As I mentioned in my last post, seeing all the families together during Fiestas Patrias caused a bout of homesickness. And it still isn’t quite over. It’s been 2 months since I arrived in Chile, and the honeymoon stage is coming to end. We’re now in the daily grind of school and all the initial excitement is starting to wear off. Please keep in mind throughout this entire post that I am extremely and eternally grateful for this opportunity to be abroad, and I wouldn’t change anything for the world. But as this is also very much a journey, I figured I would share with you the good and the not so good.
I absolutely love my host family. There is no doubt about that. But I also really love my independence. As time goes on, I’m realizing just how much I love it. Back in the States, I’m used to eating what I want, when I want. I’m used to going to bed when I want without saying goodnight, and I’m used to getting up at random times at the morning free of human interaction (as anyone who has lived with me will attest, mornings are not for me). I’m used to having the option to drive to Target at 9pm to buy mac and cheese. I’m used to doing what I want, when I want, without any sort of obligation to other people. Here, things are different. I feel like I can’t do anything or go anywhere without letting my host family know. I feel obligated to spend time in the living room with them, even though I’m not always sure what to talk about. Sometimes, I’m late to other gatherings because my host family easily loses track of time. These couple weeks, groceries have been a little thin, and I’ve been eating the same thing for lunch and dinner. Don’t get me wrong, the food is absolutely delicious. But the repetition sometimes gets tiring, especially when I’m eating lentil soup over and over again. It’s especially hard since my host mom is gone, and our nana is constantly telling me that she feels abandoned and wants her to come home because she misses her so much. I feel like I’m not doing a good job supporting her, but I don’t know how to. Sometimes I feel like a burden, since I’m not always on top of cleaning my room, especially during the week (things can get pretty hectic), and suddenly I come home and everything is clean.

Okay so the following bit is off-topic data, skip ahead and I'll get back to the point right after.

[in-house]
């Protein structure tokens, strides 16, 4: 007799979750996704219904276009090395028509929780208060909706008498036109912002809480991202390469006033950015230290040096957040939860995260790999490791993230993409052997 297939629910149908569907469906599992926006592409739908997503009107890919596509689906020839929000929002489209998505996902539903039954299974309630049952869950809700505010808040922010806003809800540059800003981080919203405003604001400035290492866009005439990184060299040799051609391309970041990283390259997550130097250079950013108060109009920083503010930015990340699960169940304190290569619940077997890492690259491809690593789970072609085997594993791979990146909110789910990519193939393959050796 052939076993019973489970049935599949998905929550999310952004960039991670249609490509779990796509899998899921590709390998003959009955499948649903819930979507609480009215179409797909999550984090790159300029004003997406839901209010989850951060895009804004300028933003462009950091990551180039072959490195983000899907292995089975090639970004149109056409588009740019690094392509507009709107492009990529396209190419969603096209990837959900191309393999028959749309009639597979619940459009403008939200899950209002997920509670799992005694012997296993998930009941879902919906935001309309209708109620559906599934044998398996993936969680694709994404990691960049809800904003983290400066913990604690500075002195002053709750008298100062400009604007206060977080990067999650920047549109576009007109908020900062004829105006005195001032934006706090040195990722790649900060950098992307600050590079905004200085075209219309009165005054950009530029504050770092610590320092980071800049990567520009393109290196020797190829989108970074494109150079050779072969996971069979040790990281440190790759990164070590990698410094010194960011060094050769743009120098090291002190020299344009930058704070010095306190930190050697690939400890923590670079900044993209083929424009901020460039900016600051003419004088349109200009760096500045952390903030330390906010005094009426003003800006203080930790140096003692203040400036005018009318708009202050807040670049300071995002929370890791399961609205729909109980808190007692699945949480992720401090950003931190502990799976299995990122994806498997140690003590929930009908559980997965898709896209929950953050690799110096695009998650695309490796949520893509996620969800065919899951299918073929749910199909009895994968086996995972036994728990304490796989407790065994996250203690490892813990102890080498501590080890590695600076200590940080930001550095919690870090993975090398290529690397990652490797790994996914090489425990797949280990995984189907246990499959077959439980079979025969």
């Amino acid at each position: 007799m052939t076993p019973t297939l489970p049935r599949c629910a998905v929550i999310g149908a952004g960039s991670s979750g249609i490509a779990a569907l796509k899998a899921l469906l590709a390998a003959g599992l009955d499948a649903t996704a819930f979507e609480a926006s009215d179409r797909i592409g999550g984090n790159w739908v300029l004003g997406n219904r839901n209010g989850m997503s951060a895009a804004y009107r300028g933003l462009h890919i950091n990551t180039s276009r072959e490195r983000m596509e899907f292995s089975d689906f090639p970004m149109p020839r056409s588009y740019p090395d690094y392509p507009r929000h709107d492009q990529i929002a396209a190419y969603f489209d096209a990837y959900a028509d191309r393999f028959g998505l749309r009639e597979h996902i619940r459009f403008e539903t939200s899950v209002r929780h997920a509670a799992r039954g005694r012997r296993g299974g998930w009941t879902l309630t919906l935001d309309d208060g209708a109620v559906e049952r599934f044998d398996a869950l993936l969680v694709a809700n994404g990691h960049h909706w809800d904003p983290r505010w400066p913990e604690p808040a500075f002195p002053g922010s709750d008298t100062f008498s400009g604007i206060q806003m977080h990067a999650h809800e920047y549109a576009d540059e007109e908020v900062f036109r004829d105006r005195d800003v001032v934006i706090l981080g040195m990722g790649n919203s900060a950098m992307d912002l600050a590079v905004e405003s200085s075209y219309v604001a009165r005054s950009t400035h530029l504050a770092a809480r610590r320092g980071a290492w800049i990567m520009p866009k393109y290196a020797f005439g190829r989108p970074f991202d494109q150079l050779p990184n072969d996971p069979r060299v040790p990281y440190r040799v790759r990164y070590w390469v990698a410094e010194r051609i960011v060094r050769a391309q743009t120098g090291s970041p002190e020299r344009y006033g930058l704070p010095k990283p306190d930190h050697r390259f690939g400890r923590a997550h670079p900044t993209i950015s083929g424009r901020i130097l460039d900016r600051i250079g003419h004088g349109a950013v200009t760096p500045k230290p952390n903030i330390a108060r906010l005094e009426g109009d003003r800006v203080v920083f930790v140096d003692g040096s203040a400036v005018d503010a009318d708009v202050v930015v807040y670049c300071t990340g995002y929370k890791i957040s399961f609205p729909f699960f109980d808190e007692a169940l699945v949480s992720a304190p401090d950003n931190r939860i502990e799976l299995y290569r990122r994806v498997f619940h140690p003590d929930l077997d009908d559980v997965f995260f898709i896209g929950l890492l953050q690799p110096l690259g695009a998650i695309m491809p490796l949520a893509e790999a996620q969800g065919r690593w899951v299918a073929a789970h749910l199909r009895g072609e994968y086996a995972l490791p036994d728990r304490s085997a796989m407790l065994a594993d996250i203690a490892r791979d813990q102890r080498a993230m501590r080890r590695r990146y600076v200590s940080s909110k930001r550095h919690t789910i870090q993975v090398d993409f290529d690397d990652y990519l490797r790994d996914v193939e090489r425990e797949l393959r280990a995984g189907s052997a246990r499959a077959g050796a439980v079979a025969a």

Back home, my longest commute was maybe 30 minutes. Here, it frequently takes me at least an hour to get anywhere. An hour on a very crowded public transportation system. It’s hard to motivate myself sometimes to go out with friends or anything knowing that it’s going to take me a year to get there and it’s going to cost me an arm and a leg to go home in a taxi. I’m used to having the freedom that comes along with having car. I can take random trips to Target at 9:30pm because I really want Mac and Cheese, and hey, might as well frivolously spend some money. I can go to cool places a little out of the way because I have a car that can get me there. Here, I’m pretty limited between needing to go where there’s public transportation and trying to be somewhat financially savvy. (Tarzan, I miss ya).
Here, I can only talk to my parents and friends back home when I have internet access. Internet access, although it exists here, is kind of unreliable. There are certain places in the house where I can’t get a connection. I will be sitting in the same place on campus and the internet connection will suddenly disappear. And while I am not a chatty Kathy, the fact that my communication is limited can be difficult sometimes. Sometimes on my commute home, I just really wish I could randomly text people the funny or weird things I see.
Like I said before, I recognize that I am extremely privileged to be in this situation. It has been so wonderful and every day I learn something new about myself. And while this is an exciting journey, it is not without its challenges. Some days are better than others. Some days I’m over the moon happy and others I feel pretty blue. But I wouldn’t change a single thing. I have a wonderful support system. And this is an experience of a lifetime.